SURVEYS

     This website will have online surveys to gauge public opinion on the most controversial cases available for consideration.  Online surveys will be anonymous and have sufficient security with appropriate Secure Socket Layers (SSL’s). Minimally there will be basic demographic information to recognize the sovereignty of the People of various states of the United States.  Anyone may participate in the surveys.  However, there will be initial demographics questions before allowing participation in any survey questions, such as:
          1)   
What state participants claim as their primary residence. (This question will help preserve the requirement of Article IV of the U.S. Constitution with respect to the Full Faith and Credit Clause given to each state by all other states.  However, this question will also allow federal statutes to be applied to determine if the proof of a state act, record and judicial proceedings are sufficient for the Full Faith and Credit to be given by every other state.  In the event a participant does not claim residence in any state, territory or possession of the United States, there will be a drop-down box for them to choose which country they are a citizen of, and to declare that they are someone who has an interest in the United States.)

          2)    Whether survey participants are registered voters in the state they claim as their primary residence.  (This question will allow database queries of just how much voters of any given state have participated in answering any particular question in any of the surveys, and how many are not registered voters in each state queried.  Non-registered voters will be permitted to participate, but will be kept in different categories for statistical purposes.)            

          3)    A question for those participants who state that they are not a registered voter in the state they claim as their primary residence, there will be a follow-up question to identify whether they are eighteen years of age or not.  If they are not yet eighteen years of age, there will be a drop-down box to select whether they are 17, 16, 15, 14, 13 or 12 years of age or younger.  (This question will be able to show a separate statistical category for young Americans, who are taking an early interest in their government, which may also provide important statistical data as well.)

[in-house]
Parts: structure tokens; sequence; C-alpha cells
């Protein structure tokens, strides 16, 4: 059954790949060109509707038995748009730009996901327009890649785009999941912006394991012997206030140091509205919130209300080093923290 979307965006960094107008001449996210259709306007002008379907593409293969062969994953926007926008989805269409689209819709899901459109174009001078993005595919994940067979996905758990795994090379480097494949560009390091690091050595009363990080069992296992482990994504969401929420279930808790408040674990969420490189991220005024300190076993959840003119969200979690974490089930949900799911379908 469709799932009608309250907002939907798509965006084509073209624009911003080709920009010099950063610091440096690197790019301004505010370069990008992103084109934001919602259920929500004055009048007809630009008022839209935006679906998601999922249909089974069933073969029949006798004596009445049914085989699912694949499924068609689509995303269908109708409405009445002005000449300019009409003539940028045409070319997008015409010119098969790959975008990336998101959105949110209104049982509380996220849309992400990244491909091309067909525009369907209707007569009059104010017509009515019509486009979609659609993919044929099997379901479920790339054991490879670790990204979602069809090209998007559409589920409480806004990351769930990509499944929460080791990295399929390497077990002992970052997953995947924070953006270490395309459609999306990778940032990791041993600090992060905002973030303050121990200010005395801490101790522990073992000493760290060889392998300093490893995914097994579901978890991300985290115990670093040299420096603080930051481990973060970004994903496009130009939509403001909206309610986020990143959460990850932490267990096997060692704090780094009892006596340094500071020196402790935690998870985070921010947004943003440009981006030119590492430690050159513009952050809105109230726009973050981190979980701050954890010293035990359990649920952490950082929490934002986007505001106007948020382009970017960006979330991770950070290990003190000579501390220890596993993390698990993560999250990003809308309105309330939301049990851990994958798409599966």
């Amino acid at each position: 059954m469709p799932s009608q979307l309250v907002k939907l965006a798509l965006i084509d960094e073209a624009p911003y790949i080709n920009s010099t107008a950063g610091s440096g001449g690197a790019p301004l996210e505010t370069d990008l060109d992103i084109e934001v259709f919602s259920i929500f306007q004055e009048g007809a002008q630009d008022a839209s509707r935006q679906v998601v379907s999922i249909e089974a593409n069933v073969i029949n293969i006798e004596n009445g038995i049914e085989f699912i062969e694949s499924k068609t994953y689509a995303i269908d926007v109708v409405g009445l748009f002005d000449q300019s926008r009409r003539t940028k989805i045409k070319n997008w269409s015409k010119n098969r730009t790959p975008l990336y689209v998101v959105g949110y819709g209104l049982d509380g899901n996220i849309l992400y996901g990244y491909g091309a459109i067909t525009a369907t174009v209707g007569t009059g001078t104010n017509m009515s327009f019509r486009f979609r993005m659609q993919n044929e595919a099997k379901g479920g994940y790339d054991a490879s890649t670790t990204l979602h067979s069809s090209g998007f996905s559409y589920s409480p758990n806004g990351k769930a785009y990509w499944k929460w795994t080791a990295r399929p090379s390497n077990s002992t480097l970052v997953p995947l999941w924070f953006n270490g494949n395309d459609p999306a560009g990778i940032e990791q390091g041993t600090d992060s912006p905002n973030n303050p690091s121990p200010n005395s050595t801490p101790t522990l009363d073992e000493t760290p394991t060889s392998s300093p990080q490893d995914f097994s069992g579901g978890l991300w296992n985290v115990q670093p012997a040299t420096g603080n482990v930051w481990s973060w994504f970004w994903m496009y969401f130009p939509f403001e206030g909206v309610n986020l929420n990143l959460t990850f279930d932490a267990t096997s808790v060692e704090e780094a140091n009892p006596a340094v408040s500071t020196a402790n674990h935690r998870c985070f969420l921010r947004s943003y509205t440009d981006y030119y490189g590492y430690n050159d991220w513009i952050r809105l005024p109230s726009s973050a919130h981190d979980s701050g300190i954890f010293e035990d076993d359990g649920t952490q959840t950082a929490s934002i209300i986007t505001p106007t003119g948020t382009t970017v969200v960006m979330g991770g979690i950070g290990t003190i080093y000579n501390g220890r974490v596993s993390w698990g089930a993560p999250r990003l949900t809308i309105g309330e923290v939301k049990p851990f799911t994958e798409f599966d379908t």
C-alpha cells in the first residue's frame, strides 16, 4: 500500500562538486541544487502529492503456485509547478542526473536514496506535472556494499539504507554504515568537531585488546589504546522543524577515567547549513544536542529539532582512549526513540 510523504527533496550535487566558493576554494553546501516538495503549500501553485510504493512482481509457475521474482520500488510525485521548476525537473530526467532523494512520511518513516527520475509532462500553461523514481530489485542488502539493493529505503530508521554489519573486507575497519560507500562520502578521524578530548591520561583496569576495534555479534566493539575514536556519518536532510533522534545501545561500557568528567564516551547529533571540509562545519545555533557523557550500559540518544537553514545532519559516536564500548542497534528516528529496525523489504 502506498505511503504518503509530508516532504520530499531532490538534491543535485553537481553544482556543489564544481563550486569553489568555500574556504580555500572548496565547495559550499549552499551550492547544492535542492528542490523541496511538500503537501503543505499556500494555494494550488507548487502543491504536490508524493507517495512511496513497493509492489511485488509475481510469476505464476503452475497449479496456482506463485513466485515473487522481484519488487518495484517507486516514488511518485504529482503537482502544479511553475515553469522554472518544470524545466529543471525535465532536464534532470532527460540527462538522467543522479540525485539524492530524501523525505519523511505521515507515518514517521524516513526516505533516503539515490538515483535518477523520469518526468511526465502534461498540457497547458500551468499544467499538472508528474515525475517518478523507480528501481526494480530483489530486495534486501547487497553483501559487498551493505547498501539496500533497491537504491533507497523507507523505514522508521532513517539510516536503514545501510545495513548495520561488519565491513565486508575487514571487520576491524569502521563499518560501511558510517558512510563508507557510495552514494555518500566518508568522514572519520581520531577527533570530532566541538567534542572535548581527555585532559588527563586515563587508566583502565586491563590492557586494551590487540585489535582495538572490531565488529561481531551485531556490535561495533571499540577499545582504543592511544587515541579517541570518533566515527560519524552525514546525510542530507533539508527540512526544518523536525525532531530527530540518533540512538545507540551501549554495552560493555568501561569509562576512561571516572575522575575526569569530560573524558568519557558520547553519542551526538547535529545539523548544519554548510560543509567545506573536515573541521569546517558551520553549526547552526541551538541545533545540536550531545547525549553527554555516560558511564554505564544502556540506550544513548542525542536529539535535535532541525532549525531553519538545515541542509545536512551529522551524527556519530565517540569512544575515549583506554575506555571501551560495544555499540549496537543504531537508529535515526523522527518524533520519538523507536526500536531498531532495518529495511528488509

4)    For those participants in the surveys, who are citizens of the state in which the survey questions are the primary focus, there will be an additional question asking which county (or parish for Louisianans) that they reside in. (This information in the survey may be helpful for legislators or other government officials to determine whether a state official in that particular state may decide that there is sufficient cause to request a federal investigation.  For example, the Public Integrity Section of the U.S. Department of Justice is just one of the agencies interested in restoring public trust and confidence in the court(s) of that particular county or parish, as well as end any further embarrassment to the rest of the members of that state bar association.)

          5)    There will be an optional question as to whether the participant in the survey is someone who is a member of any one or more of the following:

               a.    A Judge

               b.    An attorney-at-law licensed to practice law in their state (A judge is automatically a lawyer.)

               c.    A legislator (federal or state)

               d.    Veteran or current member of the U.S. Armed Forces

                      i.    Veteran

                     ii.    Someone who is serving on active or reserve duty in the U.S. Armed Forces, who has sworn an oath to support and defend the Constitution of the United States against all enemies both foreign and domestic, and to bear true faith and allegiance to the same